The nonprofit’s founder talks about his work in Afghanistan


Trust In Education founder Budd MacKenzie and his team have worked around Kabul for 18 years, remaining steady in their mission even as Afghanistan’s volatile political landscape remains a constant battle.

MacKenzie will speak Thursday at Kalispell about the non-profit organization whose mission is to provide better education and a better quality of life for children and families in Afghanistan.

Trust In Education, or TIE, began after MacKenzie was inspired by the story of another Montanese making a change in the area. He read an article about Greg Mortenson’s work building schools in Pakistan and Afghanistan and was struck by a quote that read “he fights terror with books”.

MacKenzie, who is based in the Bay Area but also has a home in Montana, decided to raise money for another school Mortenson was building in Afghanistan. He ended up raising $60,000 and touring the school after it was finished. It was then that he saw with his own eyes the living conditions of some people in Afghanistan.

“I was also aware at that time of US involvement in the region, and those familiar with the history of our involvement know that the conditions that exist in Afghanistan are largely our fault. So that turned out to be two life changing events, I returned home, I started ending my law practice and spending more and more time helping children and families in Afghanistan – and it became a full-time job,” MacKenzie said. .

TIE officially began in 2003 and for nearly 20 years the MacKenzie team has made tremendous strides to help bring education, gender equality and improved lives to those they serve near Kabul. Their 18-person team built two schools (one for girls only), built two bridges, created a girls’ soccer program, built soccer fields and a playground, planted 22,000 fruit trees, and created sponsorship opportunities. for street children and families in difficulty – among many other initiatives.

MacKenzie said they asked what the locals needed and started working to help.

“I taught them to say ‘wish list’. I would go to different villages, and I would say, ‘what do you need?’ And they were telling me and I was like, ‘put it on the wish list.’ It’s the one thing about the help that I realized that if you want to know what they need, just ask them. It is very simple. Don’t just go in there with your preconceptions of what you’re going to do, that’s why we ended up with 22,000 fruit trees, the construction of irrigation systems and wells,” MacKenzie said.

TIE has undertaken many different projects, but education remains its primary focus. MacKenzie said he believed education was “the solution to almost everything”, enabling children to break the cycle of generational poverty and educating girls to think for themselves.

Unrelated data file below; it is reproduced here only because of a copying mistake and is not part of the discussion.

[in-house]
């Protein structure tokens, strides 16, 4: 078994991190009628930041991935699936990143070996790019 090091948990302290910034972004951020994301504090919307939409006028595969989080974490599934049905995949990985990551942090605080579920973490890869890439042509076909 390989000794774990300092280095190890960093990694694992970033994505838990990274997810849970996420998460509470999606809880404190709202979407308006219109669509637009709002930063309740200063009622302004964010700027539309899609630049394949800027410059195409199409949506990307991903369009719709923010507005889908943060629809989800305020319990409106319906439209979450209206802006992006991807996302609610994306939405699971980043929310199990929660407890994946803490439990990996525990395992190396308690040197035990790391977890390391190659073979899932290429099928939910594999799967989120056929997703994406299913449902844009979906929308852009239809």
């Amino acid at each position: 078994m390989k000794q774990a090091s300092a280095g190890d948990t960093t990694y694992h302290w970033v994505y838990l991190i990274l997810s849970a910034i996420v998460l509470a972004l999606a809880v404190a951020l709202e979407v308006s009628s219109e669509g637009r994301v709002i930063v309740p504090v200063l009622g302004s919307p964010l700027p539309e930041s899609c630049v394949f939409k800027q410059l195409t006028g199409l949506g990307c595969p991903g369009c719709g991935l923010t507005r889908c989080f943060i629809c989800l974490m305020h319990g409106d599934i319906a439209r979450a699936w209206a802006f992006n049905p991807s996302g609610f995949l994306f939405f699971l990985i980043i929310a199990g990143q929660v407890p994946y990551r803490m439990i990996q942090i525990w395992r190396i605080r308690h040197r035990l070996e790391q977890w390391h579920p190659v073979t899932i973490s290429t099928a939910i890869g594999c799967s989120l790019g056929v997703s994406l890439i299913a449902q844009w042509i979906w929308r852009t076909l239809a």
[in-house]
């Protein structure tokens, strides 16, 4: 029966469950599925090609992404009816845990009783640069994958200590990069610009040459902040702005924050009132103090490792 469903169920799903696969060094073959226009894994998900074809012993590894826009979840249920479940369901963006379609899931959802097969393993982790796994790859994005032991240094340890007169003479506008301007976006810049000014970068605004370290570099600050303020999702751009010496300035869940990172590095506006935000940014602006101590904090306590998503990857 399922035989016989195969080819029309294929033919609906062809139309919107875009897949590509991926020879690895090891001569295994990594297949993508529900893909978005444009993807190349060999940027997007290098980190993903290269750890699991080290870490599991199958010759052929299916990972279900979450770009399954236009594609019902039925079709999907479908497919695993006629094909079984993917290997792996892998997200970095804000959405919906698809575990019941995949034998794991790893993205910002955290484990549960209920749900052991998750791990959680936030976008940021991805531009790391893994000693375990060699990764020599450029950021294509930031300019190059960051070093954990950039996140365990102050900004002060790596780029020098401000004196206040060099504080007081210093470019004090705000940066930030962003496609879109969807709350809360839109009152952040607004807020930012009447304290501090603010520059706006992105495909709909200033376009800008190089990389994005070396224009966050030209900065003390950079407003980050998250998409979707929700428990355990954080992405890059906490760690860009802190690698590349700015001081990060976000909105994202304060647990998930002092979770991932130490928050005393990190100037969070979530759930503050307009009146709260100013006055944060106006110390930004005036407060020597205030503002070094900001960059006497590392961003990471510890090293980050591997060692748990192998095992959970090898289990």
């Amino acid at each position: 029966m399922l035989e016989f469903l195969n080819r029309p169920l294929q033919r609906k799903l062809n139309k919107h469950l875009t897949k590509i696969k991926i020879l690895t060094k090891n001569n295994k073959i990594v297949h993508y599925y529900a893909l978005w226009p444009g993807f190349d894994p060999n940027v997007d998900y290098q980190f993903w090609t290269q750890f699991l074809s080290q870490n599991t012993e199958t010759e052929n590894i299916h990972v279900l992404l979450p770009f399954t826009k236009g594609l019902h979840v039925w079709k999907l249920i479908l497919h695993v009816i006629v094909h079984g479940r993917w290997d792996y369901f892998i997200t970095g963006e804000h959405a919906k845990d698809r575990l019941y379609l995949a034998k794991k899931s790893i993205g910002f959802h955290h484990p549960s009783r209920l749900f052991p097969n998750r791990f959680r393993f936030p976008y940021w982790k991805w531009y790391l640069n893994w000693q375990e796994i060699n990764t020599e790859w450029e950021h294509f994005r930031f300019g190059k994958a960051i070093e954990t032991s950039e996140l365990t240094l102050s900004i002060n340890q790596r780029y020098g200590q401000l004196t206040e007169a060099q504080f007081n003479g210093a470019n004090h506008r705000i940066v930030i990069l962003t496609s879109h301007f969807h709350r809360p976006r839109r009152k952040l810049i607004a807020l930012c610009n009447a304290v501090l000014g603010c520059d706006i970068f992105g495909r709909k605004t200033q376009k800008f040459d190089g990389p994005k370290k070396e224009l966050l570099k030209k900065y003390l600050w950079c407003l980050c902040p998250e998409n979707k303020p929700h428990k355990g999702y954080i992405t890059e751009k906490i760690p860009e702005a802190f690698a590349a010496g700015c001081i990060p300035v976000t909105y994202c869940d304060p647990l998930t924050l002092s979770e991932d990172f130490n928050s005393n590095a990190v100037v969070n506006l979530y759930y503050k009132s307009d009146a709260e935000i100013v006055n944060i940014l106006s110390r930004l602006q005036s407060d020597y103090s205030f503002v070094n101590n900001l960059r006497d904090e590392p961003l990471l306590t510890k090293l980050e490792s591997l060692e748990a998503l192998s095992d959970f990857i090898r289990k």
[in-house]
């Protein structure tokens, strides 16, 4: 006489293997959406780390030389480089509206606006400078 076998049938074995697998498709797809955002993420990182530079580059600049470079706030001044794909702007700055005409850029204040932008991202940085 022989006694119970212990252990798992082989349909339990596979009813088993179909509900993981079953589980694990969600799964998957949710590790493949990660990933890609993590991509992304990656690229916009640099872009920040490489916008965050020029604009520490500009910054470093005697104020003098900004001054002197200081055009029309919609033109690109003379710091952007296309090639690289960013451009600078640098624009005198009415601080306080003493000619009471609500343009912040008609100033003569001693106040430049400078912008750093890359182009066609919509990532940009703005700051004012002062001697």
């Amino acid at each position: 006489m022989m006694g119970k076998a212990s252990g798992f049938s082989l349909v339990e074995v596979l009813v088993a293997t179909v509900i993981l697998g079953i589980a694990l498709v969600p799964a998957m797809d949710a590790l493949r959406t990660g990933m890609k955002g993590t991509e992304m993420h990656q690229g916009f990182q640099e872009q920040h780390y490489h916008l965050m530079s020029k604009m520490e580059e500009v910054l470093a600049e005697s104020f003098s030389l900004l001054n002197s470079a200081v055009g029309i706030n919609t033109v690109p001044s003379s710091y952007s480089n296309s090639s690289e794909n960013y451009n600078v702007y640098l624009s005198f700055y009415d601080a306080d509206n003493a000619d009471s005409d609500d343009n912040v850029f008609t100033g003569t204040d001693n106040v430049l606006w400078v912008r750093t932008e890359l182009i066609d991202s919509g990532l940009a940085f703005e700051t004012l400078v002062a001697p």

One thing that worries her most, MacKenzie says, are Taliban laws that prohibit girls from going to school after sixth grade. The Taliban regained control of the country in August last year, prompting a mass exodus and the establishment of a harsh religious regime. The lives of women in Afghanistan have always been oppressive, even before the Taliban took power. But after August of last year, MacKenzie wasn’t sure if TIE’s work would continue, but in reality it’s only just beginning.

TIE has created eight “Computer Libraries,” computer labs loaded with educational programs and free information for students. In two years, they translated 1,000 Khan Academy Math videos from English to Dari and started creating USB sticks loaded with educational content. MacKenzie said they’re not just focusing on STEM, but music, art, and history as well.

The eighth library is expected to open this month, but MacKenzie said the other seven libraries serve about 720 girls a day six days a week, with an absenteeism rate of 2%. He said he was excited about the potential of their thumb drive program.

“Our libraries are starting to become the place where these girls can learn beyond sixth grade. I have two men who work for me as program directors, and one of them is putting together tapes that will take someone from first through sixth grade, then through sixth and on to high school. , then we have tapes they can watch and study for the college exam,” MacKenzie said.

Of course, MacKenzie said that given the chance, most girls would want to go to school. But their flash drive courses could lead them to college. He said that despite their efforts to continue educating the girls, fortunately they did not have a problem with Taliban officials.

TIE’s latest endeavors include their family sponsorships. It’s based on a program they created to sponsor street children – children who are forced to work on the streets to help provide an income for their families. They have 153 students enrolled in this program which, for $50 a month, gives them access to education and gets them off the streets. Now they’ve expanded that program to include families.

He said it didn’t do much for people to get a temporary boost to their income, but the sustained money from the sponsorship program was helping people potentially lift themselves out of poverty. He said he learned that it is very difficult for people there to earn a decent living, maybe earning $1-2 a day for housekeeping, for example. The $100 per month covers living expenses and the cost of food. It is particularly difficult for single women to earn an income in Afghanistan, so many of the families chosen are widows and their children.

MacKenzie will speak about families in need of sponsorship, as well as TIE initiatives, the current political climate in Afghanistan, and how U.S. involvement has led to many of the issues plaguing the country today Thursday at noon at the Kalispell Rotary Club at the Hilton Garden Inn.

To learn more about TIE, visit trustineducation.org.

Maria D. Ervin